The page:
the progression of chronic liver diseases, i.e., liver fibrosis at room temperature. After washing twice with PBS, sections
development and hepatocarcinogenesis, using obese diabetic were incubated with a second biotin-labeled rabbit anti-rat
Otsuka Long-Evans Tokushima Fatty (OLETF) rats, which IgG (Novocastra, CA, USA). The endogenous peroxidase
develop IR after 10-15 weeks of age and non-insulin- was blocked with 0.3% hydrogen peroxide in PBS for 30 min,
dependent DM after 25-30 weeks of age (20). We also followed by a 5-min washing with PBS. The sections were
performed a set of in vitro experiments to elucidate the then incubated with conjugated streptavidin for 30 min,
possible mechanism involved in these processes. rinsed again in PBS, and finally incubated with diamino-
benzidine for 3 min. We did not count the α-SMA-positive
Materials and methods vessels in the portal area, which were assumed to be hepatic
arteries. We only included the α-SMA-positive cells in the
Animal treatment. Male OLETF and control Long-Evans sinusoidal lining for image analysis. Semi-quantitative
Tokushima Otsuka (LETO) rats were generously supplied by analyses of fibrosis development and immunopositive cells
Otsuka Pharmaceutical Co. (Tokushima, Japan) (20). At the of α-SMA, GST-P and CD31 of 7 rats were carried out using
age of 20 weeks, the LETO and OLETF rats were randomly Adobe Photoshop software and National Institutes of Health
divided into 8 groups and employed for both fibrosis and image software as described elsewhere (24-26).
hepatocarcinogenesis experiments. In the fibrosis experiment,
1.0 ml/kg of pig serum (JRH Biosciences, Inc., St. Lenexa, KS, Hepatic collagen, transforming growth factor-ß1 and vascular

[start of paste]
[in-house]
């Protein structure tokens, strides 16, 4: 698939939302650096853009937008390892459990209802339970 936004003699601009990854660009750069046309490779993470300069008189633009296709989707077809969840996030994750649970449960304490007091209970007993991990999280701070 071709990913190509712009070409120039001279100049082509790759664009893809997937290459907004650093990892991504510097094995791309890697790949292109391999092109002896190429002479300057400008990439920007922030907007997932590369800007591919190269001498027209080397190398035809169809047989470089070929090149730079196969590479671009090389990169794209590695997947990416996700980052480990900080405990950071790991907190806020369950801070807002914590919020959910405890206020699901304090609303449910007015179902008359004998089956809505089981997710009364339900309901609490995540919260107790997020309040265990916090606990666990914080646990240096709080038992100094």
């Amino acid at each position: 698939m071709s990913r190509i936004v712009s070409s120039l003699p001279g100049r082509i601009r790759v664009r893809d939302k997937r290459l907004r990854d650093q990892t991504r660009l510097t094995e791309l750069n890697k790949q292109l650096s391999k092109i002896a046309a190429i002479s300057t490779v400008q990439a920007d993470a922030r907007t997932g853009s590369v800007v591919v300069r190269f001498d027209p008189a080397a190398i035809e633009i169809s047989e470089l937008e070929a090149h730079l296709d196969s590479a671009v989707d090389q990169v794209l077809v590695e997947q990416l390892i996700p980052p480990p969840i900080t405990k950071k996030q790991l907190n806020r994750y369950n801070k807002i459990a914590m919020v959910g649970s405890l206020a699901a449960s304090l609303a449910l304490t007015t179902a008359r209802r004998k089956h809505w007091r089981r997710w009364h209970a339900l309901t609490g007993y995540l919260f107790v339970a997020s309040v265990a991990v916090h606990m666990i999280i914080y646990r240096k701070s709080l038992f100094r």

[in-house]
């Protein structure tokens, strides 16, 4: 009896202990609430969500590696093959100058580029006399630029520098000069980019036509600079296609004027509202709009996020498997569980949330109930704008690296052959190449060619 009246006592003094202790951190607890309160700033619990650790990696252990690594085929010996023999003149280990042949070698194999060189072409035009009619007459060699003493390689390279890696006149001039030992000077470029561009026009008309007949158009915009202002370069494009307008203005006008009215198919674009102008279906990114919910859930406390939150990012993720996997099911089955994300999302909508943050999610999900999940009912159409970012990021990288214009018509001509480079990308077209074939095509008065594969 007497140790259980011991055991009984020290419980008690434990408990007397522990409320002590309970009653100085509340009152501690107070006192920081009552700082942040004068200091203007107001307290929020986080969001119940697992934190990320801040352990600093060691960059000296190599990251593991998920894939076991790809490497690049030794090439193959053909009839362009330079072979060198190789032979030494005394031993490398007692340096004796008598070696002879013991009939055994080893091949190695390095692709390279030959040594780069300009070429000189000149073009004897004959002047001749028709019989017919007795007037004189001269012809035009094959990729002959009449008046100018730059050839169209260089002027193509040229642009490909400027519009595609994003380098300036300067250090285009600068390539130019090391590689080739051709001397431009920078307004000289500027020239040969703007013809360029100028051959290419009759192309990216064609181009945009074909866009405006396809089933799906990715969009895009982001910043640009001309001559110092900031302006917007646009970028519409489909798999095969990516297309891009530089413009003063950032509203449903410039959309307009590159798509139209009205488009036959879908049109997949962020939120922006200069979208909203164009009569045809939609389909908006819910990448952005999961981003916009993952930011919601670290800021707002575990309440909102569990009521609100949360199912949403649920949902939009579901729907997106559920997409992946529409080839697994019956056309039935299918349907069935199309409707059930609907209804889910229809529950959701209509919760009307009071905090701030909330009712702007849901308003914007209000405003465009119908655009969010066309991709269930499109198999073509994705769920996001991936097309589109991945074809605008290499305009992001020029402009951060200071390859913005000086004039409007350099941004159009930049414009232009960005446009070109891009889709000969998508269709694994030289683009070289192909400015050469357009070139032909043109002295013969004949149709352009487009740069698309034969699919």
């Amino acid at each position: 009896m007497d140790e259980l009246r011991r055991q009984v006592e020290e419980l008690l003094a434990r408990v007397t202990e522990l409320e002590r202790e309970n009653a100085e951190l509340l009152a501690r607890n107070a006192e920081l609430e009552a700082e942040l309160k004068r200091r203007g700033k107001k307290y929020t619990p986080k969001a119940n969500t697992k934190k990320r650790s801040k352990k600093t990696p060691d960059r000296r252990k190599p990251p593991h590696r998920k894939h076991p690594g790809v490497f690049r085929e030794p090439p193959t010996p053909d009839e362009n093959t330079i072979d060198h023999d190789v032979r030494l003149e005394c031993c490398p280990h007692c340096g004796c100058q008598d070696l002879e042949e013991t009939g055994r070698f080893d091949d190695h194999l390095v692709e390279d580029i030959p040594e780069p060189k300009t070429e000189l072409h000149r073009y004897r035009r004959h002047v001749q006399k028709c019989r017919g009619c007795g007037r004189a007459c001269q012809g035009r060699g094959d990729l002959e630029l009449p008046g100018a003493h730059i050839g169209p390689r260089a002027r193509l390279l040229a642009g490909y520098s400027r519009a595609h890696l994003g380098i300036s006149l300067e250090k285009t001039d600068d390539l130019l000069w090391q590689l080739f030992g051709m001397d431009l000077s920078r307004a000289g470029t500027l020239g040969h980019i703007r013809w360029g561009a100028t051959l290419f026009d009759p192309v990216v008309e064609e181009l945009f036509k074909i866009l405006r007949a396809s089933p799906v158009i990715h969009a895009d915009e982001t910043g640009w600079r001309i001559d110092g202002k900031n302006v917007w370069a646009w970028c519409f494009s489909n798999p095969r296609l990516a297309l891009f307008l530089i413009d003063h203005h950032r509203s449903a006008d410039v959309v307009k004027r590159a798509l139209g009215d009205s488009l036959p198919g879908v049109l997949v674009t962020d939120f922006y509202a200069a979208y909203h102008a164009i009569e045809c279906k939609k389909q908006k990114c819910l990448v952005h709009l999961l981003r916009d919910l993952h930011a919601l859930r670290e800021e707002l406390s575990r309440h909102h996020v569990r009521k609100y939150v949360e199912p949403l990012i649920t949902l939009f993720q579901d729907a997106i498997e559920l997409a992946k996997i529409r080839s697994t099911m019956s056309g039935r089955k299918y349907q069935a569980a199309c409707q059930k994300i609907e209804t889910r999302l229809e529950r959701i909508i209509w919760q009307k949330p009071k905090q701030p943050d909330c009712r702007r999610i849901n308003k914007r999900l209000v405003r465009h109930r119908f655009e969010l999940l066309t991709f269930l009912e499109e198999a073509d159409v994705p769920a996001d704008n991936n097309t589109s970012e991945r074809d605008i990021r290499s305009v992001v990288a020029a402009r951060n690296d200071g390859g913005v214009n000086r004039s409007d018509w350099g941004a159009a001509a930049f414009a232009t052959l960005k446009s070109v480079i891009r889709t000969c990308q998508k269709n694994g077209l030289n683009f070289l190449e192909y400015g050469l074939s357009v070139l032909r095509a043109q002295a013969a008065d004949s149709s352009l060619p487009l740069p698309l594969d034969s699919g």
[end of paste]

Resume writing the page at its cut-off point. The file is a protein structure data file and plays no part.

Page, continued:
USA) was intraperitoneally injected twice a week for 4 weeks endothelial growth factor expression. After equalization of the
both in the LETO and OLETF rats, which were designated as protein content, the hepatic collagen content was determined
Group 1 (G1) and G2, respectively. As a negative control, using a Sircol Soluble Collagen Assay Kit (Biocolor Ltd.,
phosphate buffer saline (PBS) was injected instead in the New Town Abbey, Northern Ireland) in 200 mg of frozen liver
LETO and OLETF rats (G3 and G4, respectively). In the samples according to the manufacturer's instructions. TGF-ß1
carcinogenesis experiment, LETO (G5) and OLETF (G6) and VEGF in the liver were determined using an enzyme-
rats received a single injection of 200 mg/kg of diethylnitro- linked immunosorbent assay (ELISA) kit (R&D Systems,
samine (DEN) (Tokyo Kasei Kogyo Co., Ltd, Tokyo, Japan), Tokyo, Japan), according to the manufacturer's instructions.
partially hepatectomized at week 3 as described previously
(21,22), and then sacrificed at the end of week 9. In the In vitro proliferation assays of hepatocellular carcinoma.
carcinogenesis experiment, PBS was injected and partial The primary HSCs were isolated from the liver of OLETF rats,
hepatectomy was performed in the LETO and OLETF rats as described previously (27) with a minor modification. The
(G7 and G8, respectively) as a negative control. Each group cell viability was >95% as determined by the Trypan blue
consisted of 10 rats. At the end of the respective experiment, exclusion test. Freshly isolated HSCs were plated at a density